1. Remove the need for TCP port access. Understand that the problem with shared print queues is that they require access to specific Transmission Control Protocol (TCP) ports. That brings with it access to hidden shares and folders within the operating system. This is a recipe for disaster and a potential goldmine for hackers to exploit. By moving print operations to the cloud, you are able to simplify those types of configurations, eliminate the need for vulnerable TCP ports, and dramatically enhance security.
  2. Remove the threat of legacy protocols. Another weakness inherent to the point-and-print system is the number of legacy protocols that are enabled by default. After all, Windows has essentially been running the same system since the 1990s. While there is no doubt that it does simplify integration with older systems, the downside is that it opens an opportunity for attackers to exploit the inherent weaknesses in older protocols. Legacy protocols on your printers must be disabled.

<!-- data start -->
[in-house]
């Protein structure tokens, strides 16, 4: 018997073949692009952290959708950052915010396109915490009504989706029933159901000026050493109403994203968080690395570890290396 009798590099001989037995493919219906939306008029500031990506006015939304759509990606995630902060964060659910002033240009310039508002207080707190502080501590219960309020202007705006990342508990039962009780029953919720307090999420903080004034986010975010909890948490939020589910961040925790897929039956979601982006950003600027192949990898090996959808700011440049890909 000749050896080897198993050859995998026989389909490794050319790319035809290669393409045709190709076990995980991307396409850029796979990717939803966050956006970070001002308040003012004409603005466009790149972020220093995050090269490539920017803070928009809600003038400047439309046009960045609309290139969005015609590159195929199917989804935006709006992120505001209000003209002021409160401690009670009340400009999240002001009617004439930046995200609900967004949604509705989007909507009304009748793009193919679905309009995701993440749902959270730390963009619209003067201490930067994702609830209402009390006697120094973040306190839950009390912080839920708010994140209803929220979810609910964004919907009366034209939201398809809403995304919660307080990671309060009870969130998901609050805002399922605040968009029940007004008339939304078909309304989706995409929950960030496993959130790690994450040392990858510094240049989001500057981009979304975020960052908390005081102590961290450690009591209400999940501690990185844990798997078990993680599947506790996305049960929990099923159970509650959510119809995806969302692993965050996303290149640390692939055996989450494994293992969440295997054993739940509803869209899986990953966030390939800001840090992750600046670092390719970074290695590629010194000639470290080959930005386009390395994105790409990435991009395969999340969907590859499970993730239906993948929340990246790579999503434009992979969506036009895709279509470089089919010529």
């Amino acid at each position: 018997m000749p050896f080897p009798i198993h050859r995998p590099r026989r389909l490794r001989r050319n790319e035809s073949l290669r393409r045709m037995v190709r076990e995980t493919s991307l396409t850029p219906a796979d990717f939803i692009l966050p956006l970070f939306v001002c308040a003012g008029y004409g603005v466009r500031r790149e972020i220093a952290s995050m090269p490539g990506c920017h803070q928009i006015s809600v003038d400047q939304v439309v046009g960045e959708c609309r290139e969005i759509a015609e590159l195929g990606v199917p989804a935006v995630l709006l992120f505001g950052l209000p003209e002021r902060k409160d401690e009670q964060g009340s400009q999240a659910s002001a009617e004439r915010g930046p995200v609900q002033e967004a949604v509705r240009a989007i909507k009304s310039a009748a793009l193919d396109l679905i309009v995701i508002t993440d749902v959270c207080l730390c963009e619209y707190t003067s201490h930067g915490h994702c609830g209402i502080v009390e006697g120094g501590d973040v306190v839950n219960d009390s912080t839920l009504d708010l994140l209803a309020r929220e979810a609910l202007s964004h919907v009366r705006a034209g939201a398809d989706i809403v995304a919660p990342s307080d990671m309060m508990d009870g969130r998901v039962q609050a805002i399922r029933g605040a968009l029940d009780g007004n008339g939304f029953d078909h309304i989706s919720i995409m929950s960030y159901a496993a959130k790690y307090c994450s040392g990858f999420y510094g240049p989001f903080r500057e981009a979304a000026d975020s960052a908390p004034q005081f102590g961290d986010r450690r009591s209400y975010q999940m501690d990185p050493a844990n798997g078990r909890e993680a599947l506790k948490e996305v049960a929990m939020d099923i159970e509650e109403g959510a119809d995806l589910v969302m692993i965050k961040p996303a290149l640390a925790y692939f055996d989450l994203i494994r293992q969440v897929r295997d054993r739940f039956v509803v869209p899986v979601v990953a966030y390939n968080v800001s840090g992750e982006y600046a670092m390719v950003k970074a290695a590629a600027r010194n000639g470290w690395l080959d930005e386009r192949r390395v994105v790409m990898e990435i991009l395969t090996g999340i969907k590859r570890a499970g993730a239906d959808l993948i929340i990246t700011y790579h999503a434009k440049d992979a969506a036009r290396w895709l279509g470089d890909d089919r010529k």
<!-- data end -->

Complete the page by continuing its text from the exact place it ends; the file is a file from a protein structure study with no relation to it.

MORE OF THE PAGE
3. Understand the drawbacks of multi-use servers. Print servers in most organizations are used for a multitude of purposes, including file sharing. Very few companies have the budget and discipline to use a print server for one dedicated purpose. The downside of a shared printer server is that it opens up the potential for vulnerabilities or misconfiguration of Access Control Lists (ACLs) or Active Directory group memberships that allow unauthorized users access to the print server function. Organizations that can afford it should consider dedicated printers with no extra functionality.